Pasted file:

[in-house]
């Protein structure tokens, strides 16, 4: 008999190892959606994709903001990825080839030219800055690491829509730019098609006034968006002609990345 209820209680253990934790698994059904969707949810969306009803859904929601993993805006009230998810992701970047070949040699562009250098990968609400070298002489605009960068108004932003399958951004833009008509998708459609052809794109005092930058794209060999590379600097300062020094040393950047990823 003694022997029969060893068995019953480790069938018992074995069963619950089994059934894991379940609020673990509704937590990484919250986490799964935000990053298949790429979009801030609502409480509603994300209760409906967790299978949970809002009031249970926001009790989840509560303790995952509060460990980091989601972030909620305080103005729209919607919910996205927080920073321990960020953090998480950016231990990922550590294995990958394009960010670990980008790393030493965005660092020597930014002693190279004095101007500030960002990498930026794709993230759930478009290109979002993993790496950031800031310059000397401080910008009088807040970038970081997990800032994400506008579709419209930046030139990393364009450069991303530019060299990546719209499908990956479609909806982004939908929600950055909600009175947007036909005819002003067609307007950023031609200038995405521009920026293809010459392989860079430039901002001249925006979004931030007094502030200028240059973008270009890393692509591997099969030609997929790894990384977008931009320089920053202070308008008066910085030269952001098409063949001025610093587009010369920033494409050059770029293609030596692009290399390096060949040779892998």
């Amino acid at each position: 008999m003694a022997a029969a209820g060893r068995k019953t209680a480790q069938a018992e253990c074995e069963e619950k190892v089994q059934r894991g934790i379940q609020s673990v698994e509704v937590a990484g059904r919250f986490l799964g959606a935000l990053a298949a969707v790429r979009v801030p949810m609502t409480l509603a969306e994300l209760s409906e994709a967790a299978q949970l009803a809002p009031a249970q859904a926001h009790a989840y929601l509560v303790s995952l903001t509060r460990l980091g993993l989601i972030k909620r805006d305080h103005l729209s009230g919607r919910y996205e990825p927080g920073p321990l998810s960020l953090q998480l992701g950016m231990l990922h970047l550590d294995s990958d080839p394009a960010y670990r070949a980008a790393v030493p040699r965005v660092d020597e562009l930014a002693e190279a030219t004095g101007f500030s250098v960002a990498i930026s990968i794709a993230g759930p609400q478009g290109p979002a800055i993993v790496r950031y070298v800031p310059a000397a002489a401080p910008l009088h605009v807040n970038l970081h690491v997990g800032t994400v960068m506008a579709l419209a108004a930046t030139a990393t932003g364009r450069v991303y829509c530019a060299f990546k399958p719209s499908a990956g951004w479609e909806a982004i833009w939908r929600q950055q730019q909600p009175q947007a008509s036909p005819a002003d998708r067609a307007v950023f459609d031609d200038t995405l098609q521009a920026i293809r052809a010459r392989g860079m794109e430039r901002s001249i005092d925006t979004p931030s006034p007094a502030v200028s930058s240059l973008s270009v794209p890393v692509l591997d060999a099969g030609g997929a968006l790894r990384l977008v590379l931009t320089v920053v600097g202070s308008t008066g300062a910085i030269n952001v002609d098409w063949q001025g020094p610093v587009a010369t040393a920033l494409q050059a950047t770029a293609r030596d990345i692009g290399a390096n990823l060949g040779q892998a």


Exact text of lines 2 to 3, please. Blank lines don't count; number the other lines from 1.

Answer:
């Protein structure tokens, strides 16, 4: 008999190892959606994709903001990825080839030219800055690491829509730019098609006034968006002609990345 209820209680253990934790698994059904969707949810969306009803859904929601993993805006009230998810992701970047070949040699562009250098990968609400070298002489605009960068108004932003399958951004833009008509998708459609052809794109005092930058794209060999590379600097300062020094040393950047990823 003694022997029969060893068995019953480790069938018992074995069963619950089994059934894991379940609020673990509704937590990484919250986490799964935000990053298949790429979009801030609502409480509603994300209760409906967790299978949970809002009031249970926001009790989840509560303790995952509060460990980091989601972030909620305080103005729209919607919910996205927080920073321990960020953090998480950016231990990922550590294995990958394009960010670990980008790393030493965005660092020597930014002693190279004095101007500030960002990498930026794709993230759930478009290109979002993993790496950031800031310059000397401080910008009088807040970038970081997990800032994400506008579709419209930046030139990393364009450069991303530019060299990546719209499908990956479609909806982004939908929600950055909600009175947007036909005819002003067609307007950023031609200038995405521009920026293809010459392989860079430039901002001249925006979004931030007094502030200028240059973008270009890393692509591997099969030609997929790894990384977008931009320089920053202070308008008066910085030269952001098409063949001025610093587009010369920033494409050059770029293609030596692009290399390096060949040779892998």
């Amino acid at each position: 008999m003694a022997a029969a209820g060893r068995k019953t209680a480790q069938a018992e253990c074995e069963e619950k190892v089994q059934r894991g934790i379940q609020s673990v698994e509704v937590a990484g059904r919250f986490l799964g959606a935000l990053a298949a969707v790429r979009v801030p949810m609502t409480l509603a969306e994300l209760s409906e994709a967790a299978q949970l009803a809002p009031a249970q859904a926001h009790a989840y929601l509560v303790s995952l903001t509060r460990l980091g993993l989601i972030k909620r805006d305080h103005l729209s009230g919607r919910y996205e990825p927080g920073p321990l998810s960020l953090q998480l992701g950016m231990l990922h970047l550590d294995s990958d080839p394009a960010y670990r070949a980008a790393v030493p040699r965005v660092d020597e562009l930014a002693e190279a030219t004095g101007f500030s250098v960002a990498i930026s990968i794709a993230g759930p609400q478009g290109p979002a800055i993993v790496r950031y070298v800031p310059a000397a002489a401080p910008l009088h605009v807040n970038l970081h690491v997990g800032t994400v960068m506008a579709l419209a108004a930046t030139a990393t932003g364009r450069v991303y829509c530019a060299f990546k399958p719209s499908a990956g951004w479609e909806a982004i833009w939908r929600q950055q730019q909600p009175q947007a008509s036909p005819a002003d998708r067609a307007v950023f459609d031609d200038t995405l098609q521009a920026i293809r052809a010459r392989g860079m794109e430039r901002s001249i005092d925006t979004p931030s006034p007094a502030v200028s930058s240059l973008s270009v794209p890393v692509l591997d060999a099969g030609g997929a968006l790894r990384l977008v590379l931009t320089v920053v600097g202070s308008t008066g300062a910085i030269n952001v002609d098409w063949q001025g020094p610093v587009a010369t040393a920033l494409q050059a950047t770029a293609r030596d990345i692009g290399a390096n990823l060949g040779q892998a």